Whether or not the United States faces a retirement crisis is the subject of much academic debate. What is clear, however, is that the inefficiencies inherent to how private retirement accounts are managed benefit financial managers to the detriment of retirees.
The recently vacated “fiduciary rule” would have required financial advisers to make investment advice that is in the “best interest” of the investor, rather than investments that are simply “suitable.” The idea behind the Obama-era rule was to prevent financial managers from making investment decisions that benefit themselves (through higher fees) rather than the investors.
But how self-serving are these managers? Anyone offering prudent investment advice would recommend putting money in low-cost index funds, rather than actively managed accounts. Economic theory (the “efficient market hypothesis”) tells us that, in the long run, active management can’t beat the market. This has been confirmed empirically; a 2009 study found that only the top 10% of hedge fund managers were able to outperform the market enough to cover the added costs to their investors. For further evidence, look to the dismal experience some public sector pension systems have had with their alternative investment portfolios.
In the newest issue of Regulation, Peter Van Doren reviewed a paper discussing the investment decisions of financial managers. The paper found, unsurprisingly, that actively managed funds underperformed the market, with an alpha (returns from active investment relative to a baseline) of negative 3%.
The more interesting finding was that the managers themselves had similar portfolios to their clients and achieved similar subpar returns. From this the authors conclude “many advisors offer well-meaning, but misguided, recommendations rather than self-serving ones” to “trade frequently, prefer expensive, actively managed funds, chase returns, and under-diversify.”
Whether individual investment managers’ failures are due to lack of talent or conflict of interest, taxpayers, not just account holders, also pay for these inefficiencies. As Steven Teles writes,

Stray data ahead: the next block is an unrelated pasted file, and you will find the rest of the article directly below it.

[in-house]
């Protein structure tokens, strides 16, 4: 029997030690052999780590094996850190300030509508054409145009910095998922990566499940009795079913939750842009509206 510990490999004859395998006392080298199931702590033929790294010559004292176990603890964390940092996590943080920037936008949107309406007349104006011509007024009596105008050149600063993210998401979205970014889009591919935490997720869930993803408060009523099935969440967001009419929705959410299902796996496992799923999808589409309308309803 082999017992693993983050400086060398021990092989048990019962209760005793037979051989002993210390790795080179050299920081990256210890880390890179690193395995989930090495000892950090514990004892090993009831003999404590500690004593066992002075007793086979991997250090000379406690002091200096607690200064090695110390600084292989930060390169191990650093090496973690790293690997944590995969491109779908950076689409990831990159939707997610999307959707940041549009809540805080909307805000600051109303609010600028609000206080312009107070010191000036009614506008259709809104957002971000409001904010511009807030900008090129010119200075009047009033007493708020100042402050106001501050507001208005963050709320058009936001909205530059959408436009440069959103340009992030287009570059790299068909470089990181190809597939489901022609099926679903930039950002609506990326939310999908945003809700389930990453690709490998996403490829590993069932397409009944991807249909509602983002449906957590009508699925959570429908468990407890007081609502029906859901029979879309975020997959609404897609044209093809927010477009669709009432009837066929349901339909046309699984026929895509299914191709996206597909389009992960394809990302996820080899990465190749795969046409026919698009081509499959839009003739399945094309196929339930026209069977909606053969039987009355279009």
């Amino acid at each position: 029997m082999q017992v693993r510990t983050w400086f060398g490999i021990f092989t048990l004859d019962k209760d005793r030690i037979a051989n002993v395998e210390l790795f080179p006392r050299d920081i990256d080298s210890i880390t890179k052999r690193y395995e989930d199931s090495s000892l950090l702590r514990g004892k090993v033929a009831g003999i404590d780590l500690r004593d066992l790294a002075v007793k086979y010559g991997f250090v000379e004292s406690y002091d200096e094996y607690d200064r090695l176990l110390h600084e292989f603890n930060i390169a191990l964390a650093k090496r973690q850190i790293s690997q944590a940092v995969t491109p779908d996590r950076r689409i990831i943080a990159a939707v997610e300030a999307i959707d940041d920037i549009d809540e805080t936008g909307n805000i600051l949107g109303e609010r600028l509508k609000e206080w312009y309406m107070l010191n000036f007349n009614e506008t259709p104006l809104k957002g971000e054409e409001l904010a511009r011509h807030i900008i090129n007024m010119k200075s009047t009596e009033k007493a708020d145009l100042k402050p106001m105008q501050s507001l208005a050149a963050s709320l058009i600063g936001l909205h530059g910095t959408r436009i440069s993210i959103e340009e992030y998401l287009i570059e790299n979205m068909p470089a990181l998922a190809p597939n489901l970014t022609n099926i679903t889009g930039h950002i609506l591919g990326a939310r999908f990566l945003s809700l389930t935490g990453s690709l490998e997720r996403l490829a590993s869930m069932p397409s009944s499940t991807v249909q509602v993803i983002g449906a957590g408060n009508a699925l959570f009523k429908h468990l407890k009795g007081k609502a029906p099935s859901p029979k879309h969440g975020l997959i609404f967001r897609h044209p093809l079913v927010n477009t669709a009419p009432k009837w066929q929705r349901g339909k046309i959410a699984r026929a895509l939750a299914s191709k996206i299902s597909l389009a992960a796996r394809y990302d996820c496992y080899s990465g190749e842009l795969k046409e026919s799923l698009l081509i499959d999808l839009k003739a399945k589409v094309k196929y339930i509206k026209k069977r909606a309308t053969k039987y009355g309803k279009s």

“IRAs and 401(k)s, for example, do not appear to actually increase personal savings; instead, their main effect is to cause wealthier investors to shift their savings from taxable to untaxed accounts (from which, again, the wealthy gain the greatest savings since their tax rates are highest).”
These tax subsidies are intervention, albeit in a “submerged” form. If government is going to use taxpayer money (in the form of foregoing revenue that must be made up somewhere else) to achieve a policy end, why not do it the smart way?
Sweden is a good example of a partially privatized social insurance scheme. In addition to a more traditional defined benefit pension, employees contribute to a defined contribution account with portfolios of index funds selected by the government. Individuals may choose how they allocate their portfolio, but this measure is designed to avoid the possibility of retirees “day trading” away their retirement savings.
But we don’t even need to leave the U.S. to find a good model for capturing the benefits of the stock market when saving for retirement. The Thrift Savings Plan, the defined contribution retirement plan for federal employees, invests in low-cost index funds that track the performance of the market.
Not investing (at least some) retirement savings in the market is leaving money on the table, but making an actively managed investment is putting money in the pocket of the managers. Recognizing basic economic theory about the inability of investors to beat the market would go a long way to remove the rents present in US retirement policy.